Texas Trails

Clay Coppedge, Southern Livestock Standard

September 1, 2023

J.O. Langford’s Hot Springs

J.O. Langford was sickly and despairing when he made his way from Midland to Alpine in 1909. He had forsaken his native Mississippi for Texas because he suffered frequent bouts of malaria in his home state and he thought the arid West Texas air might be good for what ailed him. 

In Alpine, he heard talk of some hot springs south of there, where Tornillos Creek emptied into the Rio Grande in the Big Bend country. An old man held forth in an Alpine hotel lobby, describing a place where people had bathed in the water for centuries and were cured of whatever ailed them— stomach trouble, rheumatism skin diseases and the like. Maybe even malaria. 

 Langford asked the old man why no one had ever tried to develop the springs, like they had at Hot Springs, Arkansas. “Nothing down there but rattlesnakes and bandit Mexicans,” the old man told him. “And it’s too far away— that damned country promises more and gives less than any place I ever saw.”

The only part of the conversation that mattered to Langford was the part about the springs. Without even seeing it, Langford filed a claim on the land under the Homestead Act. Two weeks later, the land was his. He got it for $1.50 an acre and an understanding that he would live there continuously for three years and make $300 in improvements. Langford, his wife Bessie, and their 18-month-old daughter piled everything they had into a wagon and traveled 11 days to their new home. 

“This was a fantastic country, like none I’d ever seen, like no other I’ve seen since,” Langford wrote in Big Bend: A Homesteader’s Story, which he co-authored with Old Yeller author Fred Gipson. “And, looking back on it now, I can see that ourswas a fantastic situation. A chronically ill man of 31, a traveling salesman out of Mississippi, using up his last few dollars to take his wife and baby to a homestead in the wild, unknown country of the Texas Big Bend.”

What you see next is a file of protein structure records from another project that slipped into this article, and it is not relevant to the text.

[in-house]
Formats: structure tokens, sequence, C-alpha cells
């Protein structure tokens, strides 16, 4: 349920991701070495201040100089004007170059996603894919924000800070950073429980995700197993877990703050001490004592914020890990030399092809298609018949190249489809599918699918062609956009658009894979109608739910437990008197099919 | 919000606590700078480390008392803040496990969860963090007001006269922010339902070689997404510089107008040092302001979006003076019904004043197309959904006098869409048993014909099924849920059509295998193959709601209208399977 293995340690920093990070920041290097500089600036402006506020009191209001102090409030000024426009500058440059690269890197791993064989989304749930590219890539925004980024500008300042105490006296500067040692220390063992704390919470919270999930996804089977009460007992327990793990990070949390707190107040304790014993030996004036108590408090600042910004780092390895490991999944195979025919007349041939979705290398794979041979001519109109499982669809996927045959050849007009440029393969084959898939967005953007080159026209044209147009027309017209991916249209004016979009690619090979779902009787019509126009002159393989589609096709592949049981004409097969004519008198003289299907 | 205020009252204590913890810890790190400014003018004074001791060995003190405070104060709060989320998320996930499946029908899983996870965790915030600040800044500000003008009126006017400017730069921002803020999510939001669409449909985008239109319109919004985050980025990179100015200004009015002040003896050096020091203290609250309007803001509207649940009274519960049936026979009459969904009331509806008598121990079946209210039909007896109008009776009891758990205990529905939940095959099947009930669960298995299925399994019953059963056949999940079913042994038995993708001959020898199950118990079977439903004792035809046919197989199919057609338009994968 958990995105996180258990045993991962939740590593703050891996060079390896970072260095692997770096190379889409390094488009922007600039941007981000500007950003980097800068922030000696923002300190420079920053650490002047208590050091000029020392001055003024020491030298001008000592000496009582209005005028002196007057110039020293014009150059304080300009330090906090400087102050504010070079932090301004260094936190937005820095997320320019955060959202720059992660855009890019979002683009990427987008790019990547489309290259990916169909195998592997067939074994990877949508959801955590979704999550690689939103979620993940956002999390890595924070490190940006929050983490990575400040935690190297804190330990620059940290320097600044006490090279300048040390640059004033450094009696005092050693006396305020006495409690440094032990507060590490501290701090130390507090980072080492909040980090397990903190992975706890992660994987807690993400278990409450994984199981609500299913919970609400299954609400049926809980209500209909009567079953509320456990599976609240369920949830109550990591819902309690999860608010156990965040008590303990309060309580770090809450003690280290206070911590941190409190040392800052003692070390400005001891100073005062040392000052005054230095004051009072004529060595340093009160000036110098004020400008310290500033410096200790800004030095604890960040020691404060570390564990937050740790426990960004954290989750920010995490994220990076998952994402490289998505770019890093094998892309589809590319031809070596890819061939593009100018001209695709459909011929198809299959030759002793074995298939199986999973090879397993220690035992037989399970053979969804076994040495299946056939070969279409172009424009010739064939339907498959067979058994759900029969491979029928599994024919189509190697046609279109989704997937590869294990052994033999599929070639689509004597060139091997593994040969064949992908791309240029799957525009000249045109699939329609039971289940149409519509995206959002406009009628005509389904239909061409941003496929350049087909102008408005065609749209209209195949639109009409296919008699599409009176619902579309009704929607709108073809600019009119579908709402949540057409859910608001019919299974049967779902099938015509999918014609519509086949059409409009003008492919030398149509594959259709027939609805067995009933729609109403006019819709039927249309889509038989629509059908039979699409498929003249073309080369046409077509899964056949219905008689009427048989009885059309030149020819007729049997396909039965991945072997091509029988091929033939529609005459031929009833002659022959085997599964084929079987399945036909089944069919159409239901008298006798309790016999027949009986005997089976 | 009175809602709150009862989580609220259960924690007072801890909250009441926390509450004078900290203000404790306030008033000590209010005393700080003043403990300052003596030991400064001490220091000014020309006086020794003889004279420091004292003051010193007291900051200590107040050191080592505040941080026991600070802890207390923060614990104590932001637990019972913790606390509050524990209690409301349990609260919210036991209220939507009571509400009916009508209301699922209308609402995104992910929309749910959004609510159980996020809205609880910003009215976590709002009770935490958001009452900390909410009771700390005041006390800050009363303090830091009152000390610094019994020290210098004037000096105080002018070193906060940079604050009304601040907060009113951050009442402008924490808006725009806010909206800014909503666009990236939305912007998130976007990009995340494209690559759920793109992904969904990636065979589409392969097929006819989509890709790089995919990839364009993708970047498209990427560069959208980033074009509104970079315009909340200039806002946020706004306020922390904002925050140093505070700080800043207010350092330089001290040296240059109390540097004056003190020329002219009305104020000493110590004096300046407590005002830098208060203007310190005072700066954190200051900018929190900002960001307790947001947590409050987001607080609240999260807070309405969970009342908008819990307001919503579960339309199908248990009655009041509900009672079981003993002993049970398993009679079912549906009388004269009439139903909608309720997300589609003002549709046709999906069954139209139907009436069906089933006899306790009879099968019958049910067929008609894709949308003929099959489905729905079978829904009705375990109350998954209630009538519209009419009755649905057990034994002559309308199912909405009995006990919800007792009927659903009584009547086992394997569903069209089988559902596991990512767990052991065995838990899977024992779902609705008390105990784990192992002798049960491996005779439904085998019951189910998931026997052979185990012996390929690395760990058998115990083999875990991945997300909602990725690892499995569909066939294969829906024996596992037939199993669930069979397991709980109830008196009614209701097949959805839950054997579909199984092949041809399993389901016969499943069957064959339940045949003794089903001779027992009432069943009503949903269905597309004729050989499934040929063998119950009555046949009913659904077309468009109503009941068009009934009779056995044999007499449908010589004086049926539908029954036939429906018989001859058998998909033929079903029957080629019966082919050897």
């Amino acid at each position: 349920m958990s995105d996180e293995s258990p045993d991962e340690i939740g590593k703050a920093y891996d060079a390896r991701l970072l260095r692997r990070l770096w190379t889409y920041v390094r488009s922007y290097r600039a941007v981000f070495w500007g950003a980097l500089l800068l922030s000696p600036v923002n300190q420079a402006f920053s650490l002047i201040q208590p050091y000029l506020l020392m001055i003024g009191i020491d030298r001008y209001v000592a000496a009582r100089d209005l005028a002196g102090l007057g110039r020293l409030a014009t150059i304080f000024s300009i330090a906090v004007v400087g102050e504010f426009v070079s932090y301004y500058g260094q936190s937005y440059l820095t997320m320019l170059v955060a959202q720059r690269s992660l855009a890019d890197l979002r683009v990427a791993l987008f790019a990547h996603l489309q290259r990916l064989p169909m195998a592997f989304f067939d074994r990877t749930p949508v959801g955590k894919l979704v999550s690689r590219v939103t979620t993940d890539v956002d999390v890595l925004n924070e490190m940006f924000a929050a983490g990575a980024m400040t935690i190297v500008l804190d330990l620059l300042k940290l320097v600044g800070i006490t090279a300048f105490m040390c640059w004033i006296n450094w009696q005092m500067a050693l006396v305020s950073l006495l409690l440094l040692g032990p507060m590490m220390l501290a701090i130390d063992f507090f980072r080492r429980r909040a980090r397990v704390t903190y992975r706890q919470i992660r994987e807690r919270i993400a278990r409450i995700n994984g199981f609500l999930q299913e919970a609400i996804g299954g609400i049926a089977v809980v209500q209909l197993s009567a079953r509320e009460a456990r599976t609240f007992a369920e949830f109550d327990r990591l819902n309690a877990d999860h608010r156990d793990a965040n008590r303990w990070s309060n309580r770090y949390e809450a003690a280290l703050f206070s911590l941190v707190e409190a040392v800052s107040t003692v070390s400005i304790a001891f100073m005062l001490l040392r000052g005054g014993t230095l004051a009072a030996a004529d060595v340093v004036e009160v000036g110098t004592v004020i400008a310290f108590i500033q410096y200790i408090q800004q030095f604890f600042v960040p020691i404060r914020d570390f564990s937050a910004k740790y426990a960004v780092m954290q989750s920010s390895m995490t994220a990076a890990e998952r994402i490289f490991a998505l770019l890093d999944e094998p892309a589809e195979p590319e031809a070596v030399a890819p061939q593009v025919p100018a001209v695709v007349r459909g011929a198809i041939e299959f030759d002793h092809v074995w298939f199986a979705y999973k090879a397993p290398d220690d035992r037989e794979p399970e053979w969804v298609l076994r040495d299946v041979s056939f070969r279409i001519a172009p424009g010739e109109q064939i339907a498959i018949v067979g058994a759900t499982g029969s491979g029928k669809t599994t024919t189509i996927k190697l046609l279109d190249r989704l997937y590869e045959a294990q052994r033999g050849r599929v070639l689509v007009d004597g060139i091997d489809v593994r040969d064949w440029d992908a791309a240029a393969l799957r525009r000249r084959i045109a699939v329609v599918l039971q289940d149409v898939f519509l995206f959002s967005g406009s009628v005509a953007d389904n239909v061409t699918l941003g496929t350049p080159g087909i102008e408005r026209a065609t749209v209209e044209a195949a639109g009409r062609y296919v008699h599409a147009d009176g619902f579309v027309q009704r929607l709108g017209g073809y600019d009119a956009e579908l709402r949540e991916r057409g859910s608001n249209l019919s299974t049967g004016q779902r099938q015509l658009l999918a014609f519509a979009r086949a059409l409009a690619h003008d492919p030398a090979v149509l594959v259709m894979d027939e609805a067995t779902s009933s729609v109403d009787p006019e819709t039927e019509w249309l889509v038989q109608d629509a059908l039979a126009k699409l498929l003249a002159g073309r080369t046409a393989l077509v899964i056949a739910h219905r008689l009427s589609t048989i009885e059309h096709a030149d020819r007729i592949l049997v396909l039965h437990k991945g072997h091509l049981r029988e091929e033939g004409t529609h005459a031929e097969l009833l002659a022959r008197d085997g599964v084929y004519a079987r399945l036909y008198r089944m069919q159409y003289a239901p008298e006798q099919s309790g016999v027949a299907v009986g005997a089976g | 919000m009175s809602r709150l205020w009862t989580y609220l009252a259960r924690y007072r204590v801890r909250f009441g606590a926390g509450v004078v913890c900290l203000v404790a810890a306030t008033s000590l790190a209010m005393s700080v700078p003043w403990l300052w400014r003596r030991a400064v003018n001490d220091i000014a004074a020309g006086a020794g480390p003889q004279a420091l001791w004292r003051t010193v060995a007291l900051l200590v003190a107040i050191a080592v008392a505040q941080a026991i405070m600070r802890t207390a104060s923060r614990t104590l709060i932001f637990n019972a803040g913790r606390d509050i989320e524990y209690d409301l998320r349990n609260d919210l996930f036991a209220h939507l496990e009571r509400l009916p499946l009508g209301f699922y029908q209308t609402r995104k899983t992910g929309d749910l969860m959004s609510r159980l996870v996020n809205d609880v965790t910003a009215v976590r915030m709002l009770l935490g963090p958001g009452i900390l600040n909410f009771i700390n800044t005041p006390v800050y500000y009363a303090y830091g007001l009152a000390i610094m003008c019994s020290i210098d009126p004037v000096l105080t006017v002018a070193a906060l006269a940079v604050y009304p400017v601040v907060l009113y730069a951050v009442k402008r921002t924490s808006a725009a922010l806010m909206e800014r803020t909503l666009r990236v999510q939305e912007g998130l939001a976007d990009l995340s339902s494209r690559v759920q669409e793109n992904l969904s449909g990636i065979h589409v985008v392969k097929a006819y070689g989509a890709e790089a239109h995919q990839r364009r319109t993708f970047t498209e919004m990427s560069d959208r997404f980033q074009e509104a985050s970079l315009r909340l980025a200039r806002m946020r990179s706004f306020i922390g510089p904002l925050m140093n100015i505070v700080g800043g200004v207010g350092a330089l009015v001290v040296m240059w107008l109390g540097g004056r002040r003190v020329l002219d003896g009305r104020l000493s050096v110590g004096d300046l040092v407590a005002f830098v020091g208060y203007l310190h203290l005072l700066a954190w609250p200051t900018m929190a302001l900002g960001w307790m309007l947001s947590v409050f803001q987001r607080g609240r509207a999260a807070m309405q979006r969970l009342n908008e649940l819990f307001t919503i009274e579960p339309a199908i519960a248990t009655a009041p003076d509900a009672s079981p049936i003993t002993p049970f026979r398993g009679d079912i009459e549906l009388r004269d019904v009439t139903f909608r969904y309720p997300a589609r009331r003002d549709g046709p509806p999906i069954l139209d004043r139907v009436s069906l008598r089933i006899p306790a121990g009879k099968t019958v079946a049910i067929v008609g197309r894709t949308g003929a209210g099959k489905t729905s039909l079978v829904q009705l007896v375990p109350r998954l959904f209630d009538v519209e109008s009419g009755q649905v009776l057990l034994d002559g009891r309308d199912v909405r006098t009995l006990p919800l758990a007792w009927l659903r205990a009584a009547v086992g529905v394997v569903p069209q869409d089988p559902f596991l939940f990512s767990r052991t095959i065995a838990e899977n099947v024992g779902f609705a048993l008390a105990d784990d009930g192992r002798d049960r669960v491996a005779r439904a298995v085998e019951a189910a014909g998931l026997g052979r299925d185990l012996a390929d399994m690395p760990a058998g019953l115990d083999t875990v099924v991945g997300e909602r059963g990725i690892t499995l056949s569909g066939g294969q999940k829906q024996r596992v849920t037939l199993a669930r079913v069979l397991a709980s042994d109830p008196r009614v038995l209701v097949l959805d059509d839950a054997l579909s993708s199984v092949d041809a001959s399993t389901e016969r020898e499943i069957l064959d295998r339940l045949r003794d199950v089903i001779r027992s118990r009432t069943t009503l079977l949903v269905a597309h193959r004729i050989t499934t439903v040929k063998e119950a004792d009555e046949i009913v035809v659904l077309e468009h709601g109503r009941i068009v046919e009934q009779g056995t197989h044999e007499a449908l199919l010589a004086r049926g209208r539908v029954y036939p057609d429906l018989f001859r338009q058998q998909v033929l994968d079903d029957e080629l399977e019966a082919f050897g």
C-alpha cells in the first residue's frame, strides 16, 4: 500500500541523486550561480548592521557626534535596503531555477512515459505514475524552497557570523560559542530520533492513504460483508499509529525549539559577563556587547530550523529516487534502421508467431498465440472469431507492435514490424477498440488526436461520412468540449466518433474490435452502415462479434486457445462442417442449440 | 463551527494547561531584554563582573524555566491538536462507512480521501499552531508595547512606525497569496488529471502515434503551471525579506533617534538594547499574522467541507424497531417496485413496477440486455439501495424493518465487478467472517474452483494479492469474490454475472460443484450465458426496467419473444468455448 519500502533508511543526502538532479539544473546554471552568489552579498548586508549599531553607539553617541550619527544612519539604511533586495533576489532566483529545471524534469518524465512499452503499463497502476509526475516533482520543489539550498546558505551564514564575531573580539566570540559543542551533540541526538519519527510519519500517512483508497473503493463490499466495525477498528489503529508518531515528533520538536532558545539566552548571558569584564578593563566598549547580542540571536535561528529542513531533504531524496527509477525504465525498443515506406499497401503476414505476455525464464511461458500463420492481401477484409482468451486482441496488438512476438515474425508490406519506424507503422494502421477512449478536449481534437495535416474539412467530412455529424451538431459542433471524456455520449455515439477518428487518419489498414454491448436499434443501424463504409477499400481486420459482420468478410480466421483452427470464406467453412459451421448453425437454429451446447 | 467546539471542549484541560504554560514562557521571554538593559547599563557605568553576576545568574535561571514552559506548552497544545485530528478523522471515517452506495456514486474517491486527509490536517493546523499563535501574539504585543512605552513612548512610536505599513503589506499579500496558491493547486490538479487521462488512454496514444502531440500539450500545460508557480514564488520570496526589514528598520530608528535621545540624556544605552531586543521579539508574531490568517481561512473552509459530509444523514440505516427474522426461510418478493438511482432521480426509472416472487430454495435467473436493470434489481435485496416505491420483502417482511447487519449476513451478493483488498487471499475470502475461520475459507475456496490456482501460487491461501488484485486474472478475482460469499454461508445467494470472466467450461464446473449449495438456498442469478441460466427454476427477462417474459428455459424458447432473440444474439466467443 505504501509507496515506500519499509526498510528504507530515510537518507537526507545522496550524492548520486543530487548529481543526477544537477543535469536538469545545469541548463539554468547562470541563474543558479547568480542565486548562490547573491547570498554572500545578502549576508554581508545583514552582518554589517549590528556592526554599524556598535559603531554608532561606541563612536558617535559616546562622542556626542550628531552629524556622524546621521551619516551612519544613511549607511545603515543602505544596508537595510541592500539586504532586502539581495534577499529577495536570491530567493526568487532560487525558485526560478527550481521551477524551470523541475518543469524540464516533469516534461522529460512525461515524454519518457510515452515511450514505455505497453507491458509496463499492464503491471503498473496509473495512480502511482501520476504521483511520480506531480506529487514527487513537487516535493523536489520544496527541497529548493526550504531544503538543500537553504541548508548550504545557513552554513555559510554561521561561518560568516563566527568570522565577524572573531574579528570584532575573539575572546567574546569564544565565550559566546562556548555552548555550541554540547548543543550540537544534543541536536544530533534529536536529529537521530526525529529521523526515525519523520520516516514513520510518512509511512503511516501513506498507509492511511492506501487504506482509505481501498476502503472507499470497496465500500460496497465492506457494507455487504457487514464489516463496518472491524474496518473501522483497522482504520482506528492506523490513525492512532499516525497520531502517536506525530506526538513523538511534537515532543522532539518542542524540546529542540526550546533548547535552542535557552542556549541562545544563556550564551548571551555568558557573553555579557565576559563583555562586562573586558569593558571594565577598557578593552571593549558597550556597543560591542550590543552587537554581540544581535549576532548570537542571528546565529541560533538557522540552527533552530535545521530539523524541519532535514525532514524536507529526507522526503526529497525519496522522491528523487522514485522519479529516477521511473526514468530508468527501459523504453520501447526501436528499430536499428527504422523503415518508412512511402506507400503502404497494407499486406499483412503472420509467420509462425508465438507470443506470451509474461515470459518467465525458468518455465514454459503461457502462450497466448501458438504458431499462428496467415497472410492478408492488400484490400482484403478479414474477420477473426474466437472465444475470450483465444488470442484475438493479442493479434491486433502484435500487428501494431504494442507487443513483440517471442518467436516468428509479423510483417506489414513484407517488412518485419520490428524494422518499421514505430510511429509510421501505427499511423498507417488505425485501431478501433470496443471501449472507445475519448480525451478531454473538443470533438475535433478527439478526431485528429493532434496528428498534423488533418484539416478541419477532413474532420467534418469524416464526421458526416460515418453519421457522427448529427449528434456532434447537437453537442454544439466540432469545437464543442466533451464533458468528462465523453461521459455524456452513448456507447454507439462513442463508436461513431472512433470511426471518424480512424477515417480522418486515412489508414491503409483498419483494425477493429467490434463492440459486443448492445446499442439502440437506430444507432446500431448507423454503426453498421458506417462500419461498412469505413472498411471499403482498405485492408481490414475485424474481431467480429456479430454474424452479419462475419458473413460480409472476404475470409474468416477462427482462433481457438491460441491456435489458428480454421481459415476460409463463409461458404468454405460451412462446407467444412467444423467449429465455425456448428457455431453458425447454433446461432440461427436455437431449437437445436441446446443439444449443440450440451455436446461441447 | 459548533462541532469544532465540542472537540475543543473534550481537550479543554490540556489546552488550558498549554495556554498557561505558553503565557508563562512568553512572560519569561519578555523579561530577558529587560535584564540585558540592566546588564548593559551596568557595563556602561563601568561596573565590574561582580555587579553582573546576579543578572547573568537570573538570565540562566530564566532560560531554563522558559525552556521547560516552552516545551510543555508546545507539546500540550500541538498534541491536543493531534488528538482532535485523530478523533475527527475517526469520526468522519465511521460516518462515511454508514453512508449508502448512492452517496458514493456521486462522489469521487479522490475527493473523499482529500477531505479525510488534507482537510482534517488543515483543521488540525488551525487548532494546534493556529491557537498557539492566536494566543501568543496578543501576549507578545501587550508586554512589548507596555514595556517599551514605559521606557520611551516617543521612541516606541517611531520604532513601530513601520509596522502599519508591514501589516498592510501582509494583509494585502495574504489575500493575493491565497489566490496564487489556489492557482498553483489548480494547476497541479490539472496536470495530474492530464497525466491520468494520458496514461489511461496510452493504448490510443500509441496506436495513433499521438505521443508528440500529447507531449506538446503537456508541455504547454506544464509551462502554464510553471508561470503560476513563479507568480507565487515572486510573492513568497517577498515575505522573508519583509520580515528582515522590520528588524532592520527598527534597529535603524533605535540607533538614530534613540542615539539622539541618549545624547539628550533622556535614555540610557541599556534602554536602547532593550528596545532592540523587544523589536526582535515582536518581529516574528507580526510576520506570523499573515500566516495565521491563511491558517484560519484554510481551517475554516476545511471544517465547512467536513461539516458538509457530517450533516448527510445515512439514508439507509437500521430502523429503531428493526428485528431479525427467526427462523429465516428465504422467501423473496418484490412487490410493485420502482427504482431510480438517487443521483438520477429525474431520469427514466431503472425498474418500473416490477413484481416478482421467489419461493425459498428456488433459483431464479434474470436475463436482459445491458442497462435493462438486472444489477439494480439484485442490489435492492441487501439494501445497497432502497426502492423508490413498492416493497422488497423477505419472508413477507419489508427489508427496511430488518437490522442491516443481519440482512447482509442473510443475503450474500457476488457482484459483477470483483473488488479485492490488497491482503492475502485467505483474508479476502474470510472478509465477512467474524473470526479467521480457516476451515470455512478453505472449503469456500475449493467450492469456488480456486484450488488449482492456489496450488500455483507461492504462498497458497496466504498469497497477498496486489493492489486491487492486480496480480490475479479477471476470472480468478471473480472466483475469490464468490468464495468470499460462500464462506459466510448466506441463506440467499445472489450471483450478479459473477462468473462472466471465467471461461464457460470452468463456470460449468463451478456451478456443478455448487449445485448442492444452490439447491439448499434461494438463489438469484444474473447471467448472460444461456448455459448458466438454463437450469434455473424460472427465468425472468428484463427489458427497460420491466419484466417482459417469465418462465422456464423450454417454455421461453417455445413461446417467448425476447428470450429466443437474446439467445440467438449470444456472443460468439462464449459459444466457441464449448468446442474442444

One of the unknowns was the fact that a man named Cleofas Natividad, his wife, and their 10 children were already living at the hot springs and had been for quite some time. Langford’s sympathies were with Natividad and his family. He decided the deed he held was “a trifling thing” when compared to the fact that Natividad’s family had been living there for generations. 

At some point during the 21 days he bathed in the hot springs and drank the water, his malaria went away. Langford and Natividad constructed a bathhouse and charged visitors 10 cents per day or $2 for a 21-day treatment. But, like the naysayer in Alpine had warned, the country was hard to get to. Langford supplemented his income by working as a schoolteacher, a self-taught doctor and mail carrier. 

Still, the hot springs became a popular gathering spot for people in the area and a comfortable stop for travelers on the road from St. Vincente to Boquillas. Natividad and the men Langford hired to help him build the bathhouses shared in the profits and were good friends. Life was good for Langford and his friends and then it wasn’t. Mexican revolutionary Pancho Villa’s heyday had arrived. 

In 1916, revolutionary bandits attacked the tiny, isolated communities of Glenn Springs and Boquillas on the Rio Grande River, resulting in several deaths and a sense that the worst was yet to come. U.S. President Woodrow Wilson ordered more than 100,000 National Guard troops to the Big Bend where the army established more than a dozen “permanent” cavalry camps. The government suggested that Langford and the others find somewhere else to live until hostilities eased. 

Langford moved his family to El Paso and stayed there for 14 years. He returned to a land that had changed but not for the better. Meadows with grass “as high as a horse’s belly” were gone, grazed down to nubbins as ranchers tried to exploit high beef prices during World War I. 

Langford built a new store, post office and cabins to serve overnight visitors and others who came to “take the waters.” He eventually sold the land and today the hot springs are part of Big Bend National Park. The ruins of the post office, the original homestead, a motel and other buildings are still there. 

The spring water is still there too, still heated by geothermal processes to 105 degrees. The dissolved mineral salts that made it attractive to people for centuries are still present, and people continue to bathe in it for health and recreation. J.O. Langford knew a good thing even before he saw it. 

Southern Livestock

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